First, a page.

of a claimant’s impairments depends, among other things, upon the examining and
treating relationship the medical source had with the claimant, the evidence the
medical source presents to support the opinion, how consistent the opinion is with the
record as a whole, and the specialty of the medical source. See 20 C.F.R. §§
404.1527(d), 416.927(d). Within the classification of acceptable medical sources are
the following different types of sources which are entitled to different weights of
opinion: 1) a treating source, which is defined in the regulations as “your physician,
psychologist, or other acceptable medical source who provides you, or has provided
you, with medical treatment or evaluation and who has, or has had, an ongoing
treatment relationship with you;” 2) a non-treating source, which is defined as “a
physician, psychologist, or other acceptable medical source who has examined you but
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does not have, or did not have, an ongoing treatment relationship with you;” and 3)
a non-examining source, which is a “a physician, psychologist, or other acceptable
medical source who has not examined you but provides a medical or other opinion in
your case . . . includ[ing] State agency medical and psychological consultants . . . .”
20 C.F.R. § 404.1502. The regulations and case law set forth a general preference for
treating sources’ opinions over those of non-treating sources, and non-treating
sources over non-examining sources. See 20 C.F.R. § 404.1527(d)(2); Ryan v. Heckler,
762 F.2d 939, 942 (11th Cir. 1985). However, an ALJ “may reject the opinion of any
physician when the evidence supports a contrary conclusion.” McCloud v. Barnhart,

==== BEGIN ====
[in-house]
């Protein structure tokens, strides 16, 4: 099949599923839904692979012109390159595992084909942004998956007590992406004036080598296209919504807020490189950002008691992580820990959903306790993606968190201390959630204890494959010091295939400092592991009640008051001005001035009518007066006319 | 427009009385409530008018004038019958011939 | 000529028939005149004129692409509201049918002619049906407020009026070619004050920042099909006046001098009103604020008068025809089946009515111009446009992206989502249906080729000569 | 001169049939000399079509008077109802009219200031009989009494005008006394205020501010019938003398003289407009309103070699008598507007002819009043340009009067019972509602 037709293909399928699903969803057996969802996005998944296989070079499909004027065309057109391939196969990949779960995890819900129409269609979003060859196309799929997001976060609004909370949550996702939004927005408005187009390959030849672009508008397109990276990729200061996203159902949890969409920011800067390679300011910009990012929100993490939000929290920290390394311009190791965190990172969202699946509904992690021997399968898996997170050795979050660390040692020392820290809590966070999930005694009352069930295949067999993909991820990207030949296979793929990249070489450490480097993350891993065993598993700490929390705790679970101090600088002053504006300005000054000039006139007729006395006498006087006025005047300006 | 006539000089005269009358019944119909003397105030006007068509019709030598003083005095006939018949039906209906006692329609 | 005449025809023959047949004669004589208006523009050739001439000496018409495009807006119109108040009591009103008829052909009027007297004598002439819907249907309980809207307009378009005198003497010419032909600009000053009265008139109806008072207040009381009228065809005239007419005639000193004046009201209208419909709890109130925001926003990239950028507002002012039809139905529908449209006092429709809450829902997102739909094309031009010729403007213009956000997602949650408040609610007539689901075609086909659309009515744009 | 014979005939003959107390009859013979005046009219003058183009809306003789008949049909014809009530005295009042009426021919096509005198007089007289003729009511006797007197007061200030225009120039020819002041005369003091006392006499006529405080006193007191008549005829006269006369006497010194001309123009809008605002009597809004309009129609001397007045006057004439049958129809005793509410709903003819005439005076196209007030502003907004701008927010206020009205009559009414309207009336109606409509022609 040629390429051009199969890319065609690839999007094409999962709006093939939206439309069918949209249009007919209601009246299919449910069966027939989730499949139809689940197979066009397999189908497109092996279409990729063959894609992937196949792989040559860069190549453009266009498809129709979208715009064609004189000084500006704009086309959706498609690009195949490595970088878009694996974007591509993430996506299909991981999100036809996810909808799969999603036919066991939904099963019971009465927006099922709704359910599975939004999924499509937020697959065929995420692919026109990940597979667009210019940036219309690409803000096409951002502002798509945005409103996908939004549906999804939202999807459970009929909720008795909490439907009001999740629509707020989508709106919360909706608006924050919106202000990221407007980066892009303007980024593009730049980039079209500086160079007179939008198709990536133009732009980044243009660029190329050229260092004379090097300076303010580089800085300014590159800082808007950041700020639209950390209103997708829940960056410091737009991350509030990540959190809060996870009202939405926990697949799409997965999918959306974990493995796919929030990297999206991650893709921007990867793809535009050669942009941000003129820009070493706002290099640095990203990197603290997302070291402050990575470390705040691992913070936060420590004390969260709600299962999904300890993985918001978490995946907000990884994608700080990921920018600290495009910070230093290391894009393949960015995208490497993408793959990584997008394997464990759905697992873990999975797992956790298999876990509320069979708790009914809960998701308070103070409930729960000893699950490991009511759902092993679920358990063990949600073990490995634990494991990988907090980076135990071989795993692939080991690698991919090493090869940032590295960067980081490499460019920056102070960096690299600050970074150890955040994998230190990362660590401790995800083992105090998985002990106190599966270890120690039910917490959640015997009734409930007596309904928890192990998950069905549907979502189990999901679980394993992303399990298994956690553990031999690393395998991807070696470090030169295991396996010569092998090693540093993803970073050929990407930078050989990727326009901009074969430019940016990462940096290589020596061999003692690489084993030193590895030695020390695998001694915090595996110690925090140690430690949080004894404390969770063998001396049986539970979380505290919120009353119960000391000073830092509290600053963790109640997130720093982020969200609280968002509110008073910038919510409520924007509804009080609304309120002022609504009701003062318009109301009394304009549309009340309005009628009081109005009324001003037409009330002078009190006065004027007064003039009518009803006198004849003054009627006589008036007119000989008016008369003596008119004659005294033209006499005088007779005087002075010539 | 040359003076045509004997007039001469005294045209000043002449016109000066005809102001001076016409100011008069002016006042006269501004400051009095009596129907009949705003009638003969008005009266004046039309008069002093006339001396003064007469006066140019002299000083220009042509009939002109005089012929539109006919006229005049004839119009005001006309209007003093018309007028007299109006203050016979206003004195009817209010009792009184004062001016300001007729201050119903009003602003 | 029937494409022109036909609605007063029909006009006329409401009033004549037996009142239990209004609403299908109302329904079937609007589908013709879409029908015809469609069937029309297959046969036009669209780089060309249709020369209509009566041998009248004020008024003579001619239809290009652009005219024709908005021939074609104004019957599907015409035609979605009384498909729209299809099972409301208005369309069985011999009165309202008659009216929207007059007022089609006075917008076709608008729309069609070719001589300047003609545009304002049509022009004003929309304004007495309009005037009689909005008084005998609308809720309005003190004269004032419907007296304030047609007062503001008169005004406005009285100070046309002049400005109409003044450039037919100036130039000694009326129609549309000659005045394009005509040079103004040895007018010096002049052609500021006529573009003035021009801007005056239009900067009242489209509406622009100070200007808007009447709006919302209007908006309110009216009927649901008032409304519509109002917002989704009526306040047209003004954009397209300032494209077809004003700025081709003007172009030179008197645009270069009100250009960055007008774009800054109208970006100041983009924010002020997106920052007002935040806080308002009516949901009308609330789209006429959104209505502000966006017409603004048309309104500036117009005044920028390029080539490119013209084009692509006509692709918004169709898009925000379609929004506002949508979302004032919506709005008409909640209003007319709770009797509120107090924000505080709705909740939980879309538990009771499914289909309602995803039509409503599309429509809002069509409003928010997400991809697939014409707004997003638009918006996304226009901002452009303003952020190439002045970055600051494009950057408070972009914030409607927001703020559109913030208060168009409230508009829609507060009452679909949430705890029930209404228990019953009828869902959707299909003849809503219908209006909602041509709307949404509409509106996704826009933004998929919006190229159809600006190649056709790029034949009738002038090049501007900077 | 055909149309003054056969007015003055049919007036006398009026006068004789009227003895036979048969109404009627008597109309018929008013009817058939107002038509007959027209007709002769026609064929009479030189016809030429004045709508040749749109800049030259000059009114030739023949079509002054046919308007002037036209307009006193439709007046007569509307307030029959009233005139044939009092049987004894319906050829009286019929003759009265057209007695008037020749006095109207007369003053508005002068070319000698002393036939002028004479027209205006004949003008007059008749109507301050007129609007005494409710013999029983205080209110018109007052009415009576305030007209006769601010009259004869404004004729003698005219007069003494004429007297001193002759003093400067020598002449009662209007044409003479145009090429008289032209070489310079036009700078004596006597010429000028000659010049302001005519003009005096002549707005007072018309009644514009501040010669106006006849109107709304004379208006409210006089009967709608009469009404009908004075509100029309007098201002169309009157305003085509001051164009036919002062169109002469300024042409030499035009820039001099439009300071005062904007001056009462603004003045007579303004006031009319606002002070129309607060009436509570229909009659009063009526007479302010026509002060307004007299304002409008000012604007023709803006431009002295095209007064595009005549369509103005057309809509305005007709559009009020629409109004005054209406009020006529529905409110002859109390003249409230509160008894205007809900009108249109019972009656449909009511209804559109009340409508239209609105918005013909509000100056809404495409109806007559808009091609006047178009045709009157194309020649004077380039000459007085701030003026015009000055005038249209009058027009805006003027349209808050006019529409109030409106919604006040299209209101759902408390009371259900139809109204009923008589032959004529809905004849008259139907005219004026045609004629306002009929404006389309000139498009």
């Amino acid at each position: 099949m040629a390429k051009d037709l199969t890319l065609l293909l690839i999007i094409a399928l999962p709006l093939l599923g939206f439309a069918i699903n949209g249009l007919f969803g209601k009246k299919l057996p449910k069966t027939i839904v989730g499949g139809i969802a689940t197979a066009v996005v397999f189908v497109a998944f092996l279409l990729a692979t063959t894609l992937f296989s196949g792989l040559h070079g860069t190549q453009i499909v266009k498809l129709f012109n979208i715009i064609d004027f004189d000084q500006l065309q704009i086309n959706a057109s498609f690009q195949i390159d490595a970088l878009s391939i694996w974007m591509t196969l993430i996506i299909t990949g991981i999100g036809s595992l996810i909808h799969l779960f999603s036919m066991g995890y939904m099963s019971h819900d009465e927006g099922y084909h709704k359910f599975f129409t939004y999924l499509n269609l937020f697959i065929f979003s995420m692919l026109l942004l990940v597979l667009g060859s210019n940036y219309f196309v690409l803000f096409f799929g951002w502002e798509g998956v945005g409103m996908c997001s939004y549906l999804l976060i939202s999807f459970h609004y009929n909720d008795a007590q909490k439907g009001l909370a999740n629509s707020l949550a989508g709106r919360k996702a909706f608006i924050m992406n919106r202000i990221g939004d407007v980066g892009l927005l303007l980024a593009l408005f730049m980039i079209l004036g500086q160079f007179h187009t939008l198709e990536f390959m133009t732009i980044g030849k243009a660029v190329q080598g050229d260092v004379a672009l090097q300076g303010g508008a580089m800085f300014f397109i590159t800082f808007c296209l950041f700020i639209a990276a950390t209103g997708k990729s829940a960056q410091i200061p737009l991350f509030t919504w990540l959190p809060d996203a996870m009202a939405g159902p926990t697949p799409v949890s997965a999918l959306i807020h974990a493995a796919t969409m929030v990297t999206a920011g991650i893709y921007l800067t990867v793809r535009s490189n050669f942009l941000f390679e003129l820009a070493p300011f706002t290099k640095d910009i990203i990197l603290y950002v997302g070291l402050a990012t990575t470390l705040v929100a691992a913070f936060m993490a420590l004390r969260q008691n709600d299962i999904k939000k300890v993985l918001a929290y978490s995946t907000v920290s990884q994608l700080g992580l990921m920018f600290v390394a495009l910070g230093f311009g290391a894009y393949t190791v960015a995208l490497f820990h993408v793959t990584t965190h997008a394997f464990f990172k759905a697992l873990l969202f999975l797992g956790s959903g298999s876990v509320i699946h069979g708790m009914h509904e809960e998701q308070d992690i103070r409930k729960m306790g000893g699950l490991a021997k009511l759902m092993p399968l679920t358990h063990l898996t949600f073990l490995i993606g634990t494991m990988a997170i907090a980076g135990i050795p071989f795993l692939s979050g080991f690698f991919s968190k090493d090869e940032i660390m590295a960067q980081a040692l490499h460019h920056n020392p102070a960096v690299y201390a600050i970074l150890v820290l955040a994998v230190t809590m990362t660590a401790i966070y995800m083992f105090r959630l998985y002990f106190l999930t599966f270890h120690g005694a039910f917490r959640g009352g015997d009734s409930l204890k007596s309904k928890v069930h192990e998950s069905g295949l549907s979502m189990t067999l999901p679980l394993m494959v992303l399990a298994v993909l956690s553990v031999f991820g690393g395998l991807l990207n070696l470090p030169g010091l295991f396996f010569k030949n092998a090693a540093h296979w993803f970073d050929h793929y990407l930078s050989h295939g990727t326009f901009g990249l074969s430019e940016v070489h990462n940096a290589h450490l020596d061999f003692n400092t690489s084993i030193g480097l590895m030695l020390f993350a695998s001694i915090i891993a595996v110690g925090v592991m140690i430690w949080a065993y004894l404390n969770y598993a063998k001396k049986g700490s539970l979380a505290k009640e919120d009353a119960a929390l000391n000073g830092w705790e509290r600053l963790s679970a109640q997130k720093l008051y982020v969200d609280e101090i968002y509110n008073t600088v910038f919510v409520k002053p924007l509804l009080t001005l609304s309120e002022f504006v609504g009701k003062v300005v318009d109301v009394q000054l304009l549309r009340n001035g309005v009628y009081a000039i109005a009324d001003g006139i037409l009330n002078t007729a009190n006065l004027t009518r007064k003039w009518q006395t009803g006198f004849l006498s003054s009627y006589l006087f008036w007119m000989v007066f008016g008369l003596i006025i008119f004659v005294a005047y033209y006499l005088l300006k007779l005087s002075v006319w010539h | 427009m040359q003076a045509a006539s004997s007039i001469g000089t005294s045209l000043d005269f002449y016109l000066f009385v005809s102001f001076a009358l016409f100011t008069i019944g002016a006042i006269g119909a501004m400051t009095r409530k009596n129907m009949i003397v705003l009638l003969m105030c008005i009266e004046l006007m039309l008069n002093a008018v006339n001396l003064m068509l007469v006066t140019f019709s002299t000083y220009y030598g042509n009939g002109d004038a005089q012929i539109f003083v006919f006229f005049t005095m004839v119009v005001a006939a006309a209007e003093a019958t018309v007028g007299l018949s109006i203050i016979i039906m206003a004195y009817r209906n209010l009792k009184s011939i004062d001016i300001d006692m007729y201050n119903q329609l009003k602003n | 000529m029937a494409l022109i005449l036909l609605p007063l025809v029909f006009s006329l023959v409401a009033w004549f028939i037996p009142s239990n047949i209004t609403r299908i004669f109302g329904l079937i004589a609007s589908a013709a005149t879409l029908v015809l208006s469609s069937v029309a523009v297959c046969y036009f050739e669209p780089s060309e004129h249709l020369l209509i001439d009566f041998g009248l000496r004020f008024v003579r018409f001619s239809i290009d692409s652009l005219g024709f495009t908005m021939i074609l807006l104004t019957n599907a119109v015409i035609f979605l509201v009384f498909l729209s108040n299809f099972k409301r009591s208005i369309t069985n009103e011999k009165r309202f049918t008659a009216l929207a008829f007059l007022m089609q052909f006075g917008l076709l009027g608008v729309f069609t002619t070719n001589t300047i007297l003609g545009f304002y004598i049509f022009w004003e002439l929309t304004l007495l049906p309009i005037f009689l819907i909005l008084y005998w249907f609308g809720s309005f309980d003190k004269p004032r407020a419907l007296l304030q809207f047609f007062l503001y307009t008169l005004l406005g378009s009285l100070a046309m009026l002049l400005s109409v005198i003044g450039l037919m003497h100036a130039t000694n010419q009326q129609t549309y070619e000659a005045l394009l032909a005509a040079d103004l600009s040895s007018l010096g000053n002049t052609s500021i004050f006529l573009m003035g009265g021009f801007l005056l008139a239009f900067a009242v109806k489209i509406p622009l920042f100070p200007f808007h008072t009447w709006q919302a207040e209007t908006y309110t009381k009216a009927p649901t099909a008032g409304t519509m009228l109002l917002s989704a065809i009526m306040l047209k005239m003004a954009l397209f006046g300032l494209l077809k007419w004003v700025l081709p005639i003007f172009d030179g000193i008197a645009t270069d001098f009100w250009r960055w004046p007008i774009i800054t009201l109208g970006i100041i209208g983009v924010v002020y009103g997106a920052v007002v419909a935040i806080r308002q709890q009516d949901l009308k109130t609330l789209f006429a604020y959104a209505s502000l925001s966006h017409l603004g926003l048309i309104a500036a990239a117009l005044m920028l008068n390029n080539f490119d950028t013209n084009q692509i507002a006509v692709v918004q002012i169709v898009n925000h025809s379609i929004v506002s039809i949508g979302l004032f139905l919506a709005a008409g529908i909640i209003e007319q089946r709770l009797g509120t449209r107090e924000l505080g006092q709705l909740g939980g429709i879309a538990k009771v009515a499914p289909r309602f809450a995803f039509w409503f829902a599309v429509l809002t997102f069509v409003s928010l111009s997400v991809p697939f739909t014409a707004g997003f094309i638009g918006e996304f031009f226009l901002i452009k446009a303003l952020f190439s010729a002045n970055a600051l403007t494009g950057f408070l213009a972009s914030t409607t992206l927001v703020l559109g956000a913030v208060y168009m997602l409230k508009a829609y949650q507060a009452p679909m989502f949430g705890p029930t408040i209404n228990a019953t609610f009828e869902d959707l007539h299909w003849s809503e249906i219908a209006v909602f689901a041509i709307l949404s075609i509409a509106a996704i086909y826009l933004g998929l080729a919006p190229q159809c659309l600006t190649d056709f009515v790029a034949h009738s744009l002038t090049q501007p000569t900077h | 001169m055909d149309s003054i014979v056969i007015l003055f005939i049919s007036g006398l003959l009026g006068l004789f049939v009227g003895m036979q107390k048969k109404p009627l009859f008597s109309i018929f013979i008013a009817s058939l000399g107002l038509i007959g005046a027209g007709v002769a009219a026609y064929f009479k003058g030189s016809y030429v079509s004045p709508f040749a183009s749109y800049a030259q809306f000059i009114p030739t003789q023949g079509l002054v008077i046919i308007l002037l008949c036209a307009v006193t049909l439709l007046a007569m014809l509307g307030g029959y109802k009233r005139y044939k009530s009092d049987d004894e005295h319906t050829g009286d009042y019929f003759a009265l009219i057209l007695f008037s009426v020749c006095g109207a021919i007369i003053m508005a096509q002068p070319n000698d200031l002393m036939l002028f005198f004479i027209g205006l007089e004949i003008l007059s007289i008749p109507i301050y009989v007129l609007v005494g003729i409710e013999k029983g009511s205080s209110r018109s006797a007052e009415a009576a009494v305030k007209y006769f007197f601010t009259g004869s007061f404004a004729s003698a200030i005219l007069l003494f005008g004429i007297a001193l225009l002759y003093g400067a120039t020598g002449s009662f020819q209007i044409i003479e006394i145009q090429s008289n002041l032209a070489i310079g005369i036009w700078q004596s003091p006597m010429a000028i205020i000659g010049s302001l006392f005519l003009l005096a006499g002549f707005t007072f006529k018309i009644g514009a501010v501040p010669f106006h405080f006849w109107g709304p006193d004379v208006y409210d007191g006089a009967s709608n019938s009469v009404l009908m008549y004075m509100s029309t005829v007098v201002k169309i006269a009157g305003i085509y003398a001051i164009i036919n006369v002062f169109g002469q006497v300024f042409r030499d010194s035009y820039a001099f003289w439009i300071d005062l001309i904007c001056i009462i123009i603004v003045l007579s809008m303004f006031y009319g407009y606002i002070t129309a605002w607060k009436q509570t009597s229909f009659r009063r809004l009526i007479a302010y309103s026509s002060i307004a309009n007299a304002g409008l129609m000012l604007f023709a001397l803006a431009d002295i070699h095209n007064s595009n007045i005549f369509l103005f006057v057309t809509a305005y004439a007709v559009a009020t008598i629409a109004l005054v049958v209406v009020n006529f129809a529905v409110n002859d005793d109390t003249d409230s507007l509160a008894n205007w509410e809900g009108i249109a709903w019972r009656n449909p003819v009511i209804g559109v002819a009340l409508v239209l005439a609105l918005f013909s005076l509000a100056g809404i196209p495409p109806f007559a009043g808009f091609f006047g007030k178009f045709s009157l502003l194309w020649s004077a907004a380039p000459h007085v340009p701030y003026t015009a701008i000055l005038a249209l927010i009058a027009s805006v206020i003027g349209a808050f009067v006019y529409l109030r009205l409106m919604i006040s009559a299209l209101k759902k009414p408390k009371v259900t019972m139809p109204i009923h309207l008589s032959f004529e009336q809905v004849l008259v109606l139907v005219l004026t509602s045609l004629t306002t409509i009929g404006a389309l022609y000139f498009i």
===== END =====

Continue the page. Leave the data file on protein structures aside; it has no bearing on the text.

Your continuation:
166 F. App’x 410, 418–19 (11th Cir. 2006) (citing Bloodsworth v. Heckler, 703 F.2d
1233, 1240 (11th Cir. 1983)).
Plaintiff takes issue with the ALJ’s decision to give Dr. Patel’s opinion
substantial, but not significant, weight. At the request of the ALJ, Dr. Patel examined
Plaintiff on August 18, 2010. Plaintiff reported she had difficulty breathing, difficulty
walking and standing, and constant shortness of breath, and she complained of
peripheral swelling (Tr. at 464). On examination, Dr. Patel reported Plaintiff’s chest
was clear, she had no significant heart murmurs, she had no swelling of the
extremities, and she had poor r-wave progression per ECG (Tr. at 465). Dr. Patel
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assessed severe shortness of breath, severe airway disease, morbid obesity, chronic
back pain, and hypertension (Tr. at 465). He also noted Plaintiff had difficulty
standing and walking and extreme shortness of breath (Tr. at 465). Based on this
examination, Dr. Patel completed a functional assessment form in which he opined
Plaintiff could lift up to 10 pounds frequently and 20 pounds occasionally; sit for three
hours in an eight-hour workday; stand for three hours in an eight-hour workday; walk
for four hours in an eight-hour workday; and occasionally reach and never feel or
push/pull. (Tr. at 467-72).
Plaintiff points out that at the hearing when the VE was asked a hypothetical
question incorporating Dr. Patel’s limitations, the VE testified Plaintiff could not
perform any jobs. (Tr. at 49-50.) The VE testified that the limitations to reaching
occasionally and no ability to feel eliminated all jobs. (Tr. at 49-50.) However,
although the ALJ asked the VE to consider Dr. Patel’s limitations, the ALJ was not
required to accept the limitations as set out by Dr. Patel. The Eleventh Circuit has
held that the Commissioner can disregard responses to hypothetical questions not
supported by the record. Graham v. Bowen, 790 F.2d 1572, 1576 (11th Cir. 1986).
Substantial evidence in the record supports the ALJ’s decision to afford Dr.
Patel’s opinion substantial but not significant weight. As an initial matter, the opinion